Pedro Martinez has had a colorful career against the Yankees. We chose our 10 favorite moments.

Credit: Paul Bereswill

Pedro strikes out 17 in one-hitter

September 10, 1999

Martinez gave up a home run to Chili Davis in the second inning -- but that's all the Yankees could muster off Pedro in a 3-1 loss to the Red Sox in the Bronx. Martinez struck out 17 batters and improved to 21-4 with the win en route to his first of consecutive Cy Young awards. It was, perhaps, Martinez's most dominant single game in his Red Sox career.

Credit: Audrey C. Tiernan

Pedro hands Yankees only loss of 1999 postseason

October 16, 1999

Down 2-0 in the 1999 ALCS, the Red Sox returned to Fenway, where Martinez was set to duel Roger Clemens. Martinez handily won the match-up, going seven strong innings and striking out 12 in a 13-1 win. Hideki Irabu replaced Clemens (2 IP, 5 ER) in the third inning. The Yankees went on to win the next two games to take the series, 4-1.

Credit: David L. Pokress

Pedro vs. Clemens, again

May 28, 2000

Their ALCS battle the previous year was a lop-sided affair, but this one proved to be quite the contrary. On ESPN's Sunday Night Baseball, both aces pitched complete games and struck out a combined 22 batters. Trot Nixon connected for a home run off Clemens to break a 0-0 tie in the last frame. The Yankees loaded the bases off Pedro in the bottom half, but failed to score in a 2-0 loss.

Credit: Tom Sande

'Wake up the damn Bambino ... "

May 30, 2001

Pedro doesn't really buy the whole "Curse of the Bambino" thing. After reporters prodded him one too many times for his thoughts on the Yankees-Red Sox rivalry, Martinez said: "I don't believe in damn curses. Wake up the damn Bambino and have me face him. Maybe I'll drill him in the ---."

Credit: David L. Pokress

Pedro hits, hospitalizes Soriano and Jeter

July 7, 2003

Pedro Martinez began this start in the Bronx with a bang -- actually, two of them. He plunked Alfonso Soriano and Derek Jeter to lead off the game and both players were later sent to the hospital with bone bruises. "When you throw inside, you're going to hit guys sometimes," Martinez said. "I don't try to hit anybody, it was just an accident."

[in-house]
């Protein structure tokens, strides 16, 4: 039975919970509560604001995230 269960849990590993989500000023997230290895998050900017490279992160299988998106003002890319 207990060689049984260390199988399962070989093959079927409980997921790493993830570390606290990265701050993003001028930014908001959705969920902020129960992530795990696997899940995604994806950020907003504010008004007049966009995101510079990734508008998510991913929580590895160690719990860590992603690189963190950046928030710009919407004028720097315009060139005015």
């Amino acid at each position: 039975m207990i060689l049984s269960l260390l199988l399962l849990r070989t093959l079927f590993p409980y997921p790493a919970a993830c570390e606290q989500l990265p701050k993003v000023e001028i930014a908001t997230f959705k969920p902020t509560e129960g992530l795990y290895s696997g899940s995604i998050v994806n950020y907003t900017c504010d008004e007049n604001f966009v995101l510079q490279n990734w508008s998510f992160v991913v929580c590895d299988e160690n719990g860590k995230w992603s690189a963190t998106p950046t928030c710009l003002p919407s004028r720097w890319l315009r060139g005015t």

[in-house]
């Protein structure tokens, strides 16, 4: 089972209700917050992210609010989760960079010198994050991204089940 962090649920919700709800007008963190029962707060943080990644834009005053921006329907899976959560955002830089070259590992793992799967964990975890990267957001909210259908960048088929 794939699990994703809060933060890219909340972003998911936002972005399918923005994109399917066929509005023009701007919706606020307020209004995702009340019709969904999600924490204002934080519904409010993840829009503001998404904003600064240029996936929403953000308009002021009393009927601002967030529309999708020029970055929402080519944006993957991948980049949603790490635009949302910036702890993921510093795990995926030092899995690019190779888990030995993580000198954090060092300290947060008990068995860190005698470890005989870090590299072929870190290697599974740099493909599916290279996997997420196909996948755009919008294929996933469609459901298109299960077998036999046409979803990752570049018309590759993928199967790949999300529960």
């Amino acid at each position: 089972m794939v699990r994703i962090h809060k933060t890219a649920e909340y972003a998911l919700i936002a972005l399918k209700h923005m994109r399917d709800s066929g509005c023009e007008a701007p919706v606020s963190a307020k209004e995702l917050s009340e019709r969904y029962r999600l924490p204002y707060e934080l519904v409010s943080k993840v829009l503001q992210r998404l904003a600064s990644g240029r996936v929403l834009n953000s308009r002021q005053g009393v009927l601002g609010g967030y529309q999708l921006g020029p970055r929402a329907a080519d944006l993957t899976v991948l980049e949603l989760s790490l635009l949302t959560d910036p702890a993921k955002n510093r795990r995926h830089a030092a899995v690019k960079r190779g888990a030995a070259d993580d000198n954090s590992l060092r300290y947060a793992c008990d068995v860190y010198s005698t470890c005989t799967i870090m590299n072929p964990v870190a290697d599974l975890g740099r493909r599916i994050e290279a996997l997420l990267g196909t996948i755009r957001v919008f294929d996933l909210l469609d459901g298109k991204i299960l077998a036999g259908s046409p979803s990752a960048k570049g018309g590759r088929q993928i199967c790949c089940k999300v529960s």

Credit: Newark Star-Ledger Photo/Chris Faytok

Pedro vs. Zimmer

October 11, 2003

In Game 3 of the 2003 ALCS, Martinez had, perhaps, the single most memorable Yankee showdown of his career. His opponent? None other than 72-year-old Don Zimmer. After allowing single runs in the second, third and fourth innings to fall behind 3-2, Martinez hit Karim Garcia with a pitch. A shouting match between Pedro and the Yankees' bench ensued, and it boiled over in the bottom half of the inning when Roger Clemens threw a high pitch to Manny Ramirez. The benches cleared and then Zimmer charged Pedro, who sidestepped the Yankees' coach and tossed him to the ground.

Credit: AP

'Who is Karim Garcia?'

October 11, 2003

Following the contentious Game 3, Martinez was asked about his beanball to Karim Garcia, who was also involved in another incident in the bullpen when Jeff Nelson got into a fight with a Fenway groundskeeper. Pedro said, in what would become a memorable quote, "Who are you, Karim Garcia? ... I have no respect for that guy. He needs to be forcing himself to come up to where I am, to my level."

Credit: AP

The Grady Little disaster

Ocotber 16, 2003

Grady Little gets the blame in this one, but it was Pedro Martinez on the hill the night Yankee Stadium shook in 2003. In a deciding Game 7, the Red Sox led 5-2 in the eighth inning when the Yankees began to hit a tiring Martinez. Little went to the mound to check up on his ace, but left him in the game in a move that would later cost him his job. Jorge Posada's two-run double to center, the fourth Yankee hit in a row, tied the score and the Yankees would go on to win the game, and the ALCS, on Aaron Boone's homer in the 11th.

Credit: Newsday/Paul J. Bereswill

Pedro admits the Yankees might be his 'Daddy'

September 24, 2004

In a loss that looked eerily similar to the debacle in the 2003 ALCS, Martinez surrendered the tying and winning runs in the eighth inning on a home run by Hideki Matsui and single by Ruben Sierra. The Yankees went on to win, 6-4, to open up a 5 1/2 game in the AL East. Afterward, Martinez said: "What can I say -- just tip my hat and call the Yankees my daddy. I can't find a way to beat them at this point. ... They're that good. They're that hot right now -- at least against me. I wish they would disappear and not come back."

Credit: Getty Images

Yankee fans heckle Pedro during devastating Game 7 loss

Ocotber 20, 2004

The New York media ate up the 'Daddy' quote and the fans fed off it, too. In the 2004 ALCS, the Yankees blew a 3-0 series lead to set up a dramatic Game 7 at the Stadium, where the Red Sox stormed out to a 8-1 lead after four innings. Derek Lowe was removed in the seventh inning and in walked Pedro, who would immediately surrender a pair of doubles to Hideki Matsui and Bernie Williams. Kenny Lofton later added an RBI single for the second run of the inning and the fans reveled in a loud "Who's your Daddy?" chant before Martinez retired the final two batters. Mark Bellhorn's homer to lead off the eighth squashed any momentum gained from Pedro's unsuccessful relief appearance and the Yankees went on to lose, 10-3, and complete the greatest collapse in postseason history.

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